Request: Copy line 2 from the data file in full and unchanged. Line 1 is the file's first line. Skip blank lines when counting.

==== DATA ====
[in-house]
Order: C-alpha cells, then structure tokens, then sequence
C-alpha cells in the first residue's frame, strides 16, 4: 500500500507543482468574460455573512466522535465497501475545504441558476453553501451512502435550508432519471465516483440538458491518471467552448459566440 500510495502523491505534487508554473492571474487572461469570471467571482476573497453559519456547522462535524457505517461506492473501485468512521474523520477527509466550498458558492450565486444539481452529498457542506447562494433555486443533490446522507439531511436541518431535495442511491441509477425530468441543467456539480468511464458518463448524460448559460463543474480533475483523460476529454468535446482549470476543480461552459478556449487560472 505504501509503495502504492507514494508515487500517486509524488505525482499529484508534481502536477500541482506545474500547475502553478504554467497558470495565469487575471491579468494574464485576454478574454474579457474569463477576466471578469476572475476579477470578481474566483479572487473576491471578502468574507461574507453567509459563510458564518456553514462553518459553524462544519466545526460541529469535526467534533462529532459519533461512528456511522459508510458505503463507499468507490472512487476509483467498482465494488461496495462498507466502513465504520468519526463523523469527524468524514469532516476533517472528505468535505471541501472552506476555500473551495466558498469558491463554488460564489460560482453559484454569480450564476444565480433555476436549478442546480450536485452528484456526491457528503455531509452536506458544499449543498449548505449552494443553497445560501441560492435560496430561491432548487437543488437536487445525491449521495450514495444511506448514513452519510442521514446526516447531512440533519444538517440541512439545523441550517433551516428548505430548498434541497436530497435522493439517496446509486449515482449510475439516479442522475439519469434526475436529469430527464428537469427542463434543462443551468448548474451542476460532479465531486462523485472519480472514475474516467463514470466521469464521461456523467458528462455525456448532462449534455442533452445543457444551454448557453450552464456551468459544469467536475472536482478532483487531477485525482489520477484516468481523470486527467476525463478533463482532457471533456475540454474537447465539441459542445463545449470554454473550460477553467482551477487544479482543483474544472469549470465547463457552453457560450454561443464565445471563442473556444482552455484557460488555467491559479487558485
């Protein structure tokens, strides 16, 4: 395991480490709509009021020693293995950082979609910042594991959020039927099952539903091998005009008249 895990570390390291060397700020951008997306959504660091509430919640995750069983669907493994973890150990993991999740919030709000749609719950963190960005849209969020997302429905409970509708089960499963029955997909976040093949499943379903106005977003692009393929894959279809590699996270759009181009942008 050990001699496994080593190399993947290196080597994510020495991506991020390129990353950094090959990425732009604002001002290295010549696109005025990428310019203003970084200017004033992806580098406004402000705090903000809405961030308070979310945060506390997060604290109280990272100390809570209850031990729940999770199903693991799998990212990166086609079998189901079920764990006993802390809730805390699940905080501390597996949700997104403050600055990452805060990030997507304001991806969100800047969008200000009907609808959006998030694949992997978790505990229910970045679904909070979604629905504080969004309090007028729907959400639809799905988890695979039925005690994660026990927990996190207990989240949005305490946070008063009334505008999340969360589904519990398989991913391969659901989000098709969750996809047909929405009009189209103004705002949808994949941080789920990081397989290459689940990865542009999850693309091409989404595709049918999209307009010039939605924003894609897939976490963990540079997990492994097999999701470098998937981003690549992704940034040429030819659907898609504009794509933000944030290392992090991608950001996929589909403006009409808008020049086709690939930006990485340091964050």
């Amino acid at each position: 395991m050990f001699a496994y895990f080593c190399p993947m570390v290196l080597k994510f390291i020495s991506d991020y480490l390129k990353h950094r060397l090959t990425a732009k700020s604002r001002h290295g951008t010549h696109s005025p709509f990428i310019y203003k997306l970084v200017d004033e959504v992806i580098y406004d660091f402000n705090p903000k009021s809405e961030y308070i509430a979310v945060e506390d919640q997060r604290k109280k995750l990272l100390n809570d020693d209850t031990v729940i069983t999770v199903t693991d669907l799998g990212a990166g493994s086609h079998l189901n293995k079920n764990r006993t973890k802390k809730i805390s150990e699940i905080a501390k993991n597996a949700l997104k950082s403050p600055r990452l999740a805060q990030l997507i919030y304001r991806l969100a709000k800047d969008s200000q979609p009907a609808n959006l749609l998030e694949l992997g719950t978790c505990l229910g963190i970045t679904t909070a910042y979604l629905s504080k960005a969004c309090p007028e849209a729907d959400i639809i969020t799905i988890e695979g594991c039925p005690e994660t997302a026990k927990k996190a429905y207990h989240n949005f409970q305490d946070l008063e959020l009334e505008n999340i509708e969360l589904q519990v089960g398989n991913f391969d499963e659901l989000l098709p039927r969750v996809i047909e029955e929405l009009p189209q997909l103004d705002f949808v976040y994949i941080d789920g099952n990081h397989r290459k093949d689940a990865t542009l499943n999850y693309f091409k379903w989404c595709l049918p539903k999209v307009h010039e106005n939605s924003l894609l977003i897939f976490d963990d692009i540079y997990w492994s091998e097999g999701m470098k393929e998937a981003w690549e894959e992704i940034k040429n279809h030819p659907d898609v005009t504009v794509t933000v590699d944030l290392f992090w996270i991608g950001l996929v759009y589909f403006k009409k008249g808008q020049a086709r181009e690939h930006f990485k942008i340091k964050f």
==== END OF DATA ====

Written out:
Order: C-alpha cells, then structure tokens, then sequence